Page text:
71


72

Afghanistan were also intent upon developing Afghanistan pipelines to serve the growing needs of southern and eastern Asia. In their efforts to establish a trans-Afghanistan pipeline, U.S. energy companies found themselves in competition with Bridas, an Argentinean energy company. Bridas had initiated a feasibility study of an Afghanistan pipeline in March 1995. The following month, the United States set up a working group that included many government agencies and energy companies. Its task was to coordinate U.S. efforts in the exploitation of Central Asia’s gas and oil reserves. When the Taliban gained control of Kabul in September 1996, U.S. governmental officials and the petroleum industry strongly supported them. It was believed that the Taliban were capable of stabilizing the country and establishing a government that could be recognized by the United States. Negotiations regarding the proposed pipeline resulted in Taliban delegations visiting the United States, as well as visits by U.S. officials to Kabul and Kandahar. One U.S. company, Unocal, seeking favor for its desire to develop the region’s oil resources, donated $900,000 to the Afghanistan Studies Center at the University of Nebraska, Omaha. The center, in turn, established a training and humanitarian aid program for Afghans. It opened a school at Kandahar to train teachers, electricians, carpenters, and pipe fitters who could assist with the construction of the proposed pipeline. Along with various gifts given to the Taliban and other expenses, the company estimated that it spent $15 to $20 million on the project. The Argentine company Bridas also courted the Taliban during this period, and their approach was quite different from that of Unocal. The Argentine company executives expressed interest in Islam, as well as the politics, culture, and history of Afghanistan and the Afghans. They also took the trouble to learn the ethnic, tribal, and family linkages of the leaders with whom they met. By contrast, the U.S. company gathered information from the American Embassy in Islamabad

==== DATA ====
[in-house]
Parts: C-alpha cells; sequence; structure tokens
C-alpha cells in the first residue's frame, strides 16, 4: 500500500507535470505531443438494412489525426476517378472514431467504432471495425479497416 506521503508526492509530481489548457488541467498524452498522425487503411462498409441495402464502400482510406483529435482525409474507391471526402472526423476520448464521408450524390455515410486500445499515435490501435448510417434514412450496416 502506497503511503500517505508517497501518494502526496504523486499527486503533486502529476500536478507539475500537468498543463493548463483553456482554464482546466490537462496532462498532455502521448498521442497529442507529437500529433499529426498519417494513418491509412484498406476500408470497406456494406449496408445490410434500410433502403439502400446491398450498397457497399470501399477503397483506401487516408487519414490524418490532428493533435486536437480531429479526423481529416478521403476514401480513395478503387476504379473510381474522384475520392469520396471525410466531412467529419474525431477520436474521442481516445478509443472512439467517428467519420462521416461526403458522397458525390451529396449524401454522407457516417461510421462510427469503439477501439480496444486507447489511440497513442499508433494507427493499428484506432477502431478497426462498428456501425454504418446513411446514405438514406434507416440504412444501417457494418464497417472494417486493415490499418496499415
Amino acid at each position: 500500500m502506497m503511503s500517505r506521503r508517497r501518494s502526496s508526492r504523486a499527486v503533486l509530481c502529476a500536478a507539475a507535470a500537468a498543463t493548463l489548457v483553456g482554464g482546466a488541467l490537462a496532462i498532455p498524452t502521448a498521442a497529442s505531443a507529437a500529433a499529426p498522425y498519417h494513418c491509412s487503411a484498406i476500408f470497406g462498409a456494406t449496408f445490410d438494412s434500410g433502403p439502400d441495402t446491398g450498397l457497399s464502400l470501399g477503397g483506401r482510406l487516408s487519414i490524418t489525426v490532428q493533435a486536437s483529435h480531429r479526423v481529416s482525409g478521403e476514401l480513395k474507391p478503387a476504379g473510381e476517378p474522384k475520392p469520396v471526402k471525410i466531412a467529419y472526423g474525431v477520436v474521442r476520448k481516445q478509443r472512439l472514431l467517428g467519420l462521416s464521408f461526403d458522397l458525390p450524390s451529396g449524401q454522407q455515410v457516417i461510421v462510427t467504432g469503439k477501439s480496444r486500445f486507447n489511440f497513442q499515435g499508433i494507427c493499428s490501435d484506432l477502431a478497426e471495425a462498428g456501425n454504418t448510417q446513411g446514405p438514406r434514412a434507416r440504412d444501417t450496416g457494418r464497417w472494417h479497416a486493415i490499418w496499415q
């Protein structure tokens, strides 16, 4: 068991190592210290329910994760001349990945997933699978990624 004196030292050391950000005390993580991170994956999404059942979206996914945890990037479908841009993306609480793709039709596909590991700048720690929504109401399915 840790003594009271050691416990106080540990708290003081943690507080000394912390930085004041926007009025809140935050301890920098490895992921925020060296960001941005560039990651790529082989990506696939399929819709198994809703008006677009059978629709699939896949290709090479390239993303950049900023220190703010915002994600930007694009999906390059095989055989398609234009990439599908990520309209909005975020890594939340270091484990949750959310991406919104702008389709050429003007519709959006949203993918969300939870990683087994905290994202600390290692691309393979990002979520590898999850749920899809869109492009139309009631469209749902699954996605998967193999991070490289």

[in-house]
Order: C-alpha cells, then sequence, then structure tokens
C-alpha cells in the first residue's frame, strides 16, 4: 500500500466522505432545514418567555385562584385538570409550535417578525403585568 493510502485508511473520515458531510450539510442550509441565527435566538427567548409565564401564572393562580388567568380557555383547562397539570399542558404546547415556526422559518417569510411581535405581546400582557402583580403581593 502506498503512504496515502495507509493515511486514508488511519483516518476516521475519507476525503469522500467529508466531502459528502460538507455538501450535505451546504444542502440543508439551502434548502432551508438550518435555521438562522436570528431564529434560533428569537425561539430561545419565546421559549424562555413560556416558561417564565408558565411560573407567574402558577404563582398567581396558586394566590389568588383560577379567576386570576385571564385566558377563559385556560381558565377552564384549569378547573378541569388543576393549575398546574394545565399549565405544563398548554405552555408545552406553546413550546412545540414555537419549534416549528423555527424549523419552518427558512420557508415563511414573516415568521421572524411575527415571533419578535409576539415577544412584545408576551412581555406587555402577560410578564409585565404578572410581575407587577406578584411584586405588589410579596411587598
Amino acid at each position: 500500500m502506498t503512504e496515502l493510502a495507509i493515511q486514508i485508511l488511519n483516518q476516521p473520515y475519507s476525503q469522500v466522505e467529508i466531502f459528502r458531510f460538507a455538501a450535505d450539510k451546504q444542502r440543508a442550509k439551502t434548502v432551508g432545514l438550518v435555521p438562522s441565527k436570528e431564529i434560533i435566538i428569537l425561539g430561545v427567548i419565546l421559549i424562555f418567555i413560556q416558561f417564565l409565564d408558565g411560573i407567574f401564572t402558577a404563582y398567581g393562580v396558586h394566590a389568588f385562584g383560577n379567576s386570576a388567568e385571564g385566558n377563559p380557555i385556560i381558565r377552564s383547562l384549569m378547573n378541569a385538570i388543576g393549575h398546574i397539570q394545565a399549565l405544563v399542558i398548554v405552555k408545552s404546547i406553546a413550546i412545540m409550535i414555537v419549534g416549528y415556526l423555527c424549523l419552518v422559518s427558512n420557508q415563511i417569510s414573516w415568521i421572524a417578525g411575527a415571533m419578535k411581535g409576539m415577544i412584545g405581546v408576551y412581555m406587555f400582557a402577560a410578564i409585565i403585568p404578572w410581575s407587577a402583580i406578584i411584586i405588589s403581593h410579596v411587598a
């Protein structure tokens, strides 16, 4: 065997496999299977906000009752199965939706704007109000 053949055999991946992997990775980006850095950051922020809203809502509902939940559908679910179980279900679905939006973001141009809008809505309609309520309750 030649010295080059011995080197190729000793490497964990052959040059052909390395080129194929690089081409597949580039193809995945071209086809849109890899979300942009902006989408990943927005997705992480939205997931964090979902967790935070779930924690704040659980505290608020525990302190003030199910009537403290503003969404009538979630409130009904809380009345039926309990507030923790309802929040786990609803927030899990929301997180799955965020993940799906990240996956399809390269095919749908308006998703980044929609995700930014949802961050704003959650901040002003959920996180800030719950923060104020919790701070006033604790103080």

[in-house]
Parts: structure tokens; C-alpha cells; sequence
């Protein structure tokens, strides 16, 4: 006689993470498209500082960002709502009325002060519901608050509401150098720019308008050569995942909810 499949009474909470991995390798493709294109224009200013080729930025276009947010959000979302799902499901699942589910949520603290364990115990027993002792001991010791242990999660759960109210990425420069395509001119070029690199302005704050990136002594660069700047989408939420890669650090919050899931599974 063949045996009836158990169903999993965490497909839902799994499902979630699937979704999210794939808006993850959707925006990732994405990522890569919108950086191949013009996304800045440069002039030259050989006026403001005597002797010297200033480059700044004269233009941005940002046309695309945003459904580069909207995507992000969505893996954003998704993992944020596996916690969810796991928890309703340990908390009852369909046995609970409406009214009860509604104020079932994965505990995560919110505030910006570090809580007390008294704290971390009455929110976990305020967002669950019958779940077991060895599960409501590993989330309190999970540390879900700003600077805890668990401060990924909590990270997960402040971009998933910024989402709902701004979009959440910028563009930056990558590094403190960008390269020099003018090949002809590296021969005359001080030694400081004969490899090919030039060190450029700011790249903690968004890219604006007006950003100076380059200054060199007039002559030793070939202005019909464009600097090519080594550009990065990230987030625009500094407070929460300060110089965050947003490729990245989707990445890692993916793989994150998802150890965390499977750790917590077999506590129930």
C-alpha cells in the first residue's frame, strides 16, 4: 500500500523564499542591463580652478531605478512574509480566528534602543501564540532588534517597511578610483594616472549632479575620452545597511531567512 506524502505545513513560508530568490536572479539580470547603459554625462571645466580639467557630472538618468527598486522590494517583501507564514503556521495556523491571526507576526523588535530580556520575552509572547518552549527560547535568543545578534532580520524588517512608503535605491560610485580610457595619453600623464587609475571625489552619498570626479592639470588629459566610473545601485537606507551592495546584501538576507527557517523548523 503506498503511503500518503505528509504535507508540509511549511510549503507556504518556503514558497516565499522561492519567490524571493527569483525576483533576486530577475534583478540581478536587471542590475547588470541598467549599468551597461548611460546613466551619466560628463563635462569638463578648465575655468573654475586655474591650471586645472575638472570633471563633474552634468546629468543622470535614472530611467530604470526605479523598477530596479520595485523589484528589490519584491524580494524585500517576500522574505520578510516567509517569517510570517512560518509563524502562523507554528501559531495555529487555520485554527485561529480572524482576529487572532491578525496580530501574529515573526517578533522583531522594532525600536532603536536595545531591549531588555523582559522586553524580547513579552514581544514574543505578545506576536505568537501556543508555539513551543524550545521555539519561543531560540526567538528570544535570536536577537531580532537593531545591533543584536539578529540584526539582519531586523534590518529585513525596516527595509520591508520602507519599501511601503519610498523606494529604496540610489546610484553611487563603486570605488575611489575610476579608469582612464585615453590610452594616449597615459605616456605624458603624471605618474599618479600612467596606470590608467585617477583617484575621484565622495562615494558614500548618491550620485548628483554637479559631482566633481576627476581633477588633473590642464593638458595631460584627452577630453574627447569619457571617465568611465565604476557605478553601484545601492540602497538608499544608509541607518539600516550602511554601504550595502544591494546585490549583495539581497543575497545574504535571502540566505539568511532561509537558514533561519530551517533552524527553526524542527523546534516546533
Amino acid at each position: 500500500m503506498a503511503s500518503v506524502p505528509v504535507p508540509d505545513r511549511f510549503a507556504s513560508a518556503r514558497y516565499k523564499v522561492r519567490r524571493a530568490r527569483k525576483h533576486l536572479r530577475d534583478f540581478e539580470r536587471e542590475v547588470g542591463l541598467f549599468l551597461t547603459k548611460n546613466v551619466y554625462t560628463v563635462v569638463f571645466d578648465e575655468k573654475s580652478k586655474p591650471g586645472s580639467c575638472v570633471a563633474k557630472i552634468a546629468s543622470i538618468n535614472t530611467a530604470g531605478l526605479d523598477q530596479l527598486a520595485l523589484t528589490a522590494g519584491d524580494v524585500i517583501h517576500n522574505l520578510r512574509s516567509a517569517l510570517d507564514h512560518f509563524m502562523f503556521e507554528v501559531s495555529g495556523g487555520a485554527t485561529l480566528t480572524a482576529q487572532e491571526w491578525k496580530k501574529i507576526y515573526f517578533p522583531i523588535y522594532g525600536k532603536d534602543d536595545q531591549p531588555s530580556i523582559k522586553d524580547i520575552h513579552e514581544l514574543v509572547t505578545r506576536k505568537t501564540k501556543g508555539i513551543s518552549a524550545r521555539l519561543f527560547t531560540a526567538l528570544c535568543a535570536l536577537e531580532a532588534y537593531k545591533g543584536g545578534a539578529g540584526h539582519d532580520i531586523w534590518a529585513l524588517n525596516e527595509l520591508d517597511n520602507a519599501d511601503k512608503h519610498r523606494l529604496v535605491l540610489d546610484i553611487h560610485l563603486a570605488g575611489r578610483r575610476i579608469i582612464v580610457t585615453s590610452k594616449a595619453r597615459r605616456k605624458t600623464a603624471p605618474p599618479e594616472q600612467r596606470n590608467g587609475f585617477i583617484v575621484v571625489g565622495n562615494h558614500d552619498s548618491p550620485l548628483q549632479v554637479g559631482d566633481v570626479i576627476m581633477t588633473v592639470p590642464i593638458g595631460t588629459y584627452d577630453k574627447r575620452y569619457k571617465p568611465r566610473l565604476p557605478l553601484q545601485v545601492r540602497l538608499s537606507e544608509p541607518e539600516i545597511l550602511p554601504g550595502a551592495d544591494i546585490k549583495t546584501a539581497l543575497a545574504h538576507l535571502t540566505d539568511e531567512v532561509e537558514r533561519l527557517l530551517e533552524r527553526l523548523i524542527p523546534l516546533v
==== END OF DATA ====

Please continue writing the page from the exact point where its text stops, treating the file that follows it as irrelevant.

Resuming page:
The Soviet Invasion and Its Aftermath and from Pakistani and Turkmen intelligence agencies. It attempted to achieve its objectives through the application of political and economic pressure. Further, its representatives had little apparent knowledge of, or interest in, Afghanistan. “While Bridas engineers would spend hours sipping tea with Afghan tribesmen in the desert as they explored routes,” representatives of the U.S. company would “fly in and out and take for granted what they were told by the notoriously fickle Afghan warlords.” (Rashid, 2000) The U.S. firm was also at a disadvantage because its policy toward the Taliban did not deviate from the U.S. position; rather, its representatives regularly told the Taliban what they should be doing. Bridas was ready to sign a deal with the Taliban, even through they were not recognized as the legitimate government by any state. The Taliban did, however, enjoy limited diplomatic recognition, chiefly by conservative states in the Persian Gulf. Taliban support gravitated toward Bridas. In December 1998, the U.S. firm withdrew from the Afghanistan pipeline project consortium, citing low oil prices, concerns about Osama bin Laden being in Afghanistan, and pressure from U.S. feminist groups. The Taliban leaders were quite aware of the potential political and economic costs of their decision. In the United States, the Taliban had lost political support of both Republicans and Democrats early on, thus greatly increasing their political isolation and vulnerability. Further, both American political parties were able to support the military offensive that would promote American strategic objectives. The presence of Osama bin Laden and al-Qaeda in Afghanistan provided policy-makers with further justification for a military offensive. Plans for such an offensive began to unfold in 1999 and intensified during the early months of 2001. OSAMA BIN LADEN AND AL-QAEDA During the war with the Soviet Union in the 1980s, the mujahideen resistance was aided by gifts of money, weapons,

73


74

Afghanistan

Shortly after Osama bin Laden’s al-Qaeda operatives attacked New York City and Washington, D.C., on September 11, 2001, U.S. forces began a military campaign to root out members of al-Qaeda from Afghanistan. Known as Operation Enduring Freedom, the military mission was credited with removing the Taliban from power and driving the majority of al-Qaeda operatives from Afghanistan. Bin Laden (right) is pictured here with Ayman al-Zawahiri, al-Qaeda’s second in command.

and foreign fighters from many countries. Osama bin Laden, wealthy son of a building contractor close to the Saudi Arabian royal family, came to aid in the struggle. After the Soviets were